April 22 2013
The Eastern Bluebird is a cherished sight for birdwatchers across its range in Ontario. It held a special place in the folklore of our early settlers who welcomed it as a true harbinger of spring. Its colourful appearance and distinctive calls make it easily recognizable. The Eastern Bluebird breeds throughout the province except in the Hudson Bay lowlands. It is found in a variety of habitats from apple orchards to boreal forest, and will nest in almost any area with short vegetation as long as suitable nest cavities are available.
In Southern Ontario most bluebirds migrate west along the north shores of Lake Ontario and Lake Erie until they cross over into Michigan. The Eastern Bluebird breeds throughout the province in a wide variety of habitats, forest clear cuts, forest fire burn areas, agricultural areas adjacent to urban centers, fallow fields, grazed pastures, fruit orchards or almost any open area with short grass and suitable nest cavities. It eats mostly insects during the breeding season with fruit forming a small part of its diet in late summer especially when feeding young. Bluebirds nest individually or in loose colonies where suitable habitat exists.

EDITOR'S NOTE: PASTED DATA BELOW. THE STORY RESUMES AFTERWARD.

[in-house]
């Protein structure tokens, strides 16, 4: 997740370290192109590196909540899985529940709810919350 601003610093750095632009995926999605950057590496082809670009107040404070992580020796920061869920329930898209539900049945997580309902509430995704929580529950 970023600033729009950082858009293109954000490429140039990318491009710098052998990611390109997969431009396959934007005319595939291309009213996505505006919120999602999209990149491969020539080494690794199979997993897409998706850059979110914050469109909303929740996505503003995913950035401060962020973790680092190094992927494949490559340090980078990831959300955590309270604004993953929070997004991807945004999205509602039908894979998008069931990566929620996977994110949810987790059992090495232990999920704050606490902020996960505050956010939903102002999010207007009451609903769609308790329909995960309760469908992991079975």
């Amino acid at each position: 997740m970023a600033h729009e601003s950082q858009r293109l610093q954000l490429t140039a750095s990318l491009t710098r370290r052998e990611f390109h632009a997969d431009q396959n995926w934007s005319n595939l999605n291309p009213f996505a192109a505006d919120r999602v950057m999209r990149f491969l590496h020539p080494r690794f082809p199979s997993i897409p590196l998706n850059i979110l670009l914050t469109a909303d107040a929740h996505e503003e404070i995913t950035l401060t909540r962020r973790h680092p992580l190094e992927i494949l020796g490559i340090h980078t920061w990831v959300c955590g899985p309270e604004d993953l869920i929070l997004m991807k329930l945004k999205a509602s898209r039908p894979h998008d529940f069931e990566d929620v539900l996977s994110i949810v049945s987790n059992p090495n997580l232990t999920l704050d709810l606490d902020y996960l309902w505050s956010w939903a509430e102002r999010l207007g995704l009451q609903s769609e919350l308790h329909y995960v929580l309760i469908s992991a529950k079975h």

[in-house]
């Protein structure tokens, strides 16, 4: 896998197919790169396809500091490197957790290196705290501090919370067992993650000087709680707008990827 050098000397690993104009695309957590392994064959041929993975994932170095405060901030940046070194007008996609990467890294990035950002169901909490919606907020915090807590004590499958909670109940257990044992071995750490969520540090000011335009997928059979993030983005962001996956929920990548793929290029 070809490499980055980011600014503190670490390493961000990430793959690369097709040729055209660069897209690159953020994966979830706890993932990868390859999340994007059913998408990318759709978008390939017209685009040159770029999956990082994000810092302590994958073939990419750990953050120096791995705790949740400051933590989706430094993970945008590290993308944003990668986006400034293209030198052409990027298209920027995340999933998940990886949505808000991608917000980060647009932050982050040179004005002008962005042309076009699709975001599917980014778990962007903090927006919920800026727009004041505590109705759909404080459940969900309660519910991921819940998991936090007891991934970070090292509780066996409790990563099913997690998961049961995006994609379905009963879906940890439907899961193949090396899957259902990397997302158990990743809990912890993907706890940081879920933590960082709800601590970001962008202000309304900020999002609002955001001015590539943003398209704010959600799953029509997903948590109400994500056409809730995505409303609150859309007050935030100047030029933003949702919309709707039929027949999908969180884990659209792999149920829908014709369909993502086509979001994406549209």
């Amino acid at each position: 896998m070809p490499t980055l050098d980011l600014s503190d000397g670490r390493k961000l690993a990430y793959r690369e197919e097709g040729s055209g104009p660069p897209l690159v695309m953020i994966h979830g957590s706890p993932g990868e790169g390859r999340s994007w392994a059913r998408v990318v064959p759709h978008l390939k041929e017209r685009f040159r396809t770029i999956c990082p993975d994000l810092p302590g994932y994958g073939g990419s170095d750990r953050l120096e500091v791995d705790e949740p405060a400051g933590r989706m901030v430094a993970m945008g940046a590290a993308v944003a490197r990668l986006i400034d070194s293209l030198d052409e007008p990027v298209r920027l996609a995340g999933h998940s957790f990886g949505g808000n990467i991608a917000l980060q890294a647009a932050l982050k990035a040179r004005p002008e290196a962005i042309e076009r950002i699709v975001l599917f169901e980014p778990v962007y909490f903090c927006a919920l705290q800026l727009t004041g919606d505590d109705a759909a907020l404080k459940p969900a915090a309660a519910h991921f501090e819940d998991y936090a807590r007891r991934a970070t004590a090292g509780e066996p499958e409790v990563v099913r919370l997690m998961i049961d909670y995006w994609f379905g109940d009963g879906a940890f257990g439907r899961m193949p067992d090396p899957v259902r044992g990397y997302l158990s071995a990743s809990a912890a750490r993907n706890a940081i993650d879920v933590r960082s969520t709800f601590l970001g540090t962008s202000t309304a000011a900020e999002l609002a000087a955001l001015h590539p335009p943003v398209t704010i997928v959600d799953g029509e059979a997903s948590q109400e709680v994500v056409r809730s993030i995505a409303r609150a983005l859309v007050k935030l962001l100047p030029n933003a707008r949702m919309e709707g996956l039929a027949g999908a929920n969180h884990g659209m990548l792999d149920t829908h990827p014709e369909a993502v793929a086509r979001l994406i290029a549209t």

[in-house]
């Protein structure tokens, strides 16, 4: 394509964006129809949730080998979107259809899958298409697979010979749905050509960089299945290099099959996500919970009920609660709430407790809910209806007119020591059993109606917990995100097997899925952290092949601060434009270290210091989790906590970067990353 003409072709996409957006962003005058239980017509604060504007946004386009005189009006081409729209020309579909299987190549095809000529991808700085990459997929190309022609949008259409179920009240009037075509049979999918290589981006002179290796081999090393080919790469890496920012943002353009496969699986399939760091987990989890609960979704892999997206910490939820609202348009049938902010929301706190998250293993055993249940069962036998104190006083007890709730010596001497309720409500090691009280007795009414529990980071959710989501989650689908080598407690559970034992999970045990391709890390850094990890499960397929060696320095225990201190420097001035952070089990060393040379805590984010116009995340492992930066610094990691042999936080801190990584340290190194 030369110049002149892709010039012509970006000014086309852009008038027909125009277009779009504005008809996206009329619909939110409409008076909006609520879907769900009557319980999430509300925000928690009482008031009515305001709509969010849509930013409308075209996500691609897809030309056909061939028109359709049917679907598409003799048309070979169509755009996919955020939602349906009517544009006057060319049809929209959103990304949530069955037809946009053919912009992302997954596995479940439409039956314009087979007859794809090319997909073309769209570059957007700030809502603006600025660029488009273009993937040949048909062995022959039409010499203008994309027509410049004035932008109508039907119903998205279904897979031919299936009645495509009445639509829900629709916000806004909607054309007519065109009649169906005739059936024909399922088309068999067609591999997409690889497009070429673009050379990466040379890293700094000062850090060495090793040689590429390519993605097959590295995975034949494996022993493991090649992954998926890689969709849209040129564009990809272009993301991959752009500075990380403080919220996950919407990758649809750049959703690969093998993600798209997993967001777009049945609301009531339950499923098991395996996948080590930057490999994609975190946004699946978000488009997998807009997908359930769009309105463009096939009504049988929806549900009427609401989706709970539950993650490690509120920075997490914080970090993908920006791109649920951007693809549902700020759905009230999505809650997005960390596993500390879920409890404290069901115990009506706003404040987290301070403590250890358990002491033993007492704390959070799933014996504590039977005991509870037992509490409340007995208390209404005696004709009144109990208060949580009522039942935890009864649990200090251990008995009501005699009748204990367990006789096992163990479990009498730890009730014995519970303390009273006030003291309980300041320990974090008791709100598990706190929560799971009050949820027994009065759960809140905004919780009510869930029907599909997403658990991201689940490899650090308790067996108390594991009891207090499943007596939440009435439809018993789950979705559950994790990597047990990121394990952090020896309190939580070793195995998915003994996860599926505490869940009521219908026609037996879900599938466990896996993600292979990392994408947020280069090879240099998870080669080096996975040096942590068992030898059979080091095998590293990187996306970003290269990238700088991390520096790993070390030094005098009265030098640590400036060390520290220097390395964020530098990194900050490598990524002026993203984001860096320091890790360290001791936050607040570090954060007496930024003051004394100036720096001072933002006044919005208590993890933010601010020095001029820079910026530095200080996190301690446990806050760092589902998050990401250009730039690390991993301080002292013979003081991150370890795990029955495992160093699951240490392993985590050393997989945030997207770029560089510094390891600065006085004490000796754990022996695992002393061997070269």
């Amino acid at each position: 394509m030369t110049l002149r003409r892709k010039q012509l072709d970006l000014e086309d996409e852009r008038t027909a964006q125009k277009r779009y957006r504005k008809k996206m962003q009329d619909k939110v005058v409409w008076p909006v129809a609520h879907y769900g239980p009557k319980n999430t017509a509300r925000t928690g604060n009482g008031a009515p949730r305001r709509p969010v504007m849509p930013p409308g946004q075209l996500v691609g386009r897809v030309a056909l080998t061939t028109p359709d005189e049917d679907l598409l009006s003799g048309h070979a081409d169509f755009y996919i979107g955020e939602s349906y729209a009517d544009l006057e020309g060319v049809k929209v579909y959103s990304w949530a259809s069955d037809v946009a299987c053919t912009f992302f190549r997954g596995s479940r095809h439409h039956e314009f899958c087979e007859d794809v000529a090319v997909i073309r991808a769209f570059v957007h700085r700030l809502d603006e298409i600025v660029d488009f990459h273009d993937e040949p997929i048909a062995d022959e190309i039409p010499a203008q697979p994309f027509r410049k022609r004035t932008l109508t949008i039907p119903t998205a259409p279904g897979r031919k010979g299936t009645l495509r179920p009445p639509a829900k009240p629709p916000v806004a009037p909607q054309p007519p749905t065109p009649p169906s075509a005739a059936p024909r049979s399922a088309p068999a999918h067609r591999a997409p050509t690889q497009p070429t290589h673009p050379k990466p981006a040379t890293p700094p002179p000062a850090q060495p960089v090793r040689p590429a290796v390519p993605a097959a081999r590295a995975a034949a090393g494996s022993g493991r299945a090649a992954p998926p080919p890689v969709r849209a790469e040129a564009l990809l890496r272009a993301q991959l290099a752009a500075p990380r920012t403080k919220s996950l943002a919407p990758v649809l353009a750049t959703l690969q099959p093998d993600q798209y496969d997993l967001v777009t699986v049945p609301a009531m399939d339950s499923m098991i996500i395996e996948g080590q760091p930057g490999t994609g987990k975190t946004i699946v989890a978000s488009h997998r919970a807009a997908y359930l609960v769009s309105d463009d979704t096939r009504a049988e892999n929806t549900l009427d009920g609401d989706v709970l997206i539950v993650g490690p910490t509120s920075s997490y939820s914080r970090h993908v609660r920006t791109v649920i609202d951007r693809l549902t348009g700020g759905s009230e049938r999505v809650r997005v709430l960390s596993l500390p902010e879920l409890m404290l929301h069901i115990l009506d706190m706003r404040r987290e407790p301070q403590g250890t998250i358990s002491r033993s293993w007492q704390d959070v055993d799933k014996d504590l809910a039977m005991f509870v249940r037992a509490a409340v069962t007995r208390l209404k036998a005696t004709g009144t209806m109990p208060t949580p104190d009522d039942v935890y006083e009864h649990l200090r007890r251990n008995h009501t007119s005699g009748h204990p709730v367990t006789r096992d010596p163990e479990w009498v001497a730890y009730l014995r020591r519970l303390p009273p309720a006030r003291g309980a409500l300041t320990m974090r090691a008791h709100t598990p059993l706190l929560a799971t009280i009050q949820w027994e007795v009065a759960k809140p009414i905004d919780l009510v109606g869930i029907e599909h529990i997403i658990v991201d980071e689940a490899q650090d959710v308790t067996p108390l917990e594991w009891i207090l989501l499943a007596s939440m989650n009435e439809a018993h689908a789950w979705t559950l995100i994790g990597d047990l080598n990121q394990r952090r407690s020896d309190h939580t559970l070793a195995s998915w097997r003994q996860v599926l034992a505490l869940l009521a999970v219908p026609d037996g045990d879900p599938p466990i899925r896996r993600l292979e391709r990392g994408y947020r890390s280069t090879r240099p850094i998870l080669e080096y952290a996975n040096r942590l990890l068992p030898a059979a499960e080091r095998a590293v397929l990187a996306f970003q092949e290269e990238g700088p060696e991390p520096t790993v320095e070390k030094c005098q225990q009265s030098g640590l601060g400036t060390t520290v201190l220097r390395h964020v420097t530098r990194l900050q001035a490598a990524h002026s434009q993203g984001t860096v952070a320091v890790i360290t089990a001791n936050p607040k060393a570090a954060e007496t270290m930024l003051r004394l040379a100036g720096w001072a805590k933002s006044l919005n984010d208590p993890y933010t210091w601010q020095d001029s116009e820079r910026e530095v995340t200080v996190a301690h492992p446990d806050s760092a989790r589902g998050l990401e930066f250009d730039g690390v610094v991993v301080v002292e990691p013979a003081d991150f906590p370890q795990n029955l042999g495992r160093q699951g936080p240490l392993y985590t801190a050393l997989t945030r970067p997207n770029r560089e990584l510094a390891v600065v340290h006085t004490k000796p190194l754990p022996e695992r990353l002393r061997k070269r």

Weather has always been the primary limiting factor contributing to Eastern Bluebird population declines but these declines were followed by rebounds to former levels within a few years. Begining in the early fifties these rebounds appear to have failed. Well managed predator proof nestbox trails now provide a means for successfull rebounds. Warmer weather both of average temperature and a decline in the number of cold days -15c or below have meant that more eastern bluebirds are able to survive the winter and return to breed [Phillips 2006].
The formation of the North American Bluebird Society in 1978 and the Ontario Eastern Bluebird Society in 1988 also contributed to the increase in numbers by encouraging thousands of individuals and groups across North America to put up nestboxes for Bluebirds. The Eastern Bluebird was declared rare by COSEWIC and MNR based on its low population following the severe winters of 1976 to 1978 [Risley 1987]. The population has increased significantly since to a point where It was delisted in 1996 based on a COSEWIC .
Bill Read – President and Founder – Ontario Eastern Bluebird Society
Nikon 70-200mm + Nikon 2X Teleconverter TC-20E III
ISO-800 f/16 1/800 sec. Shutter Priority
Taken: April 14 2013 – North Dumfries, Ontario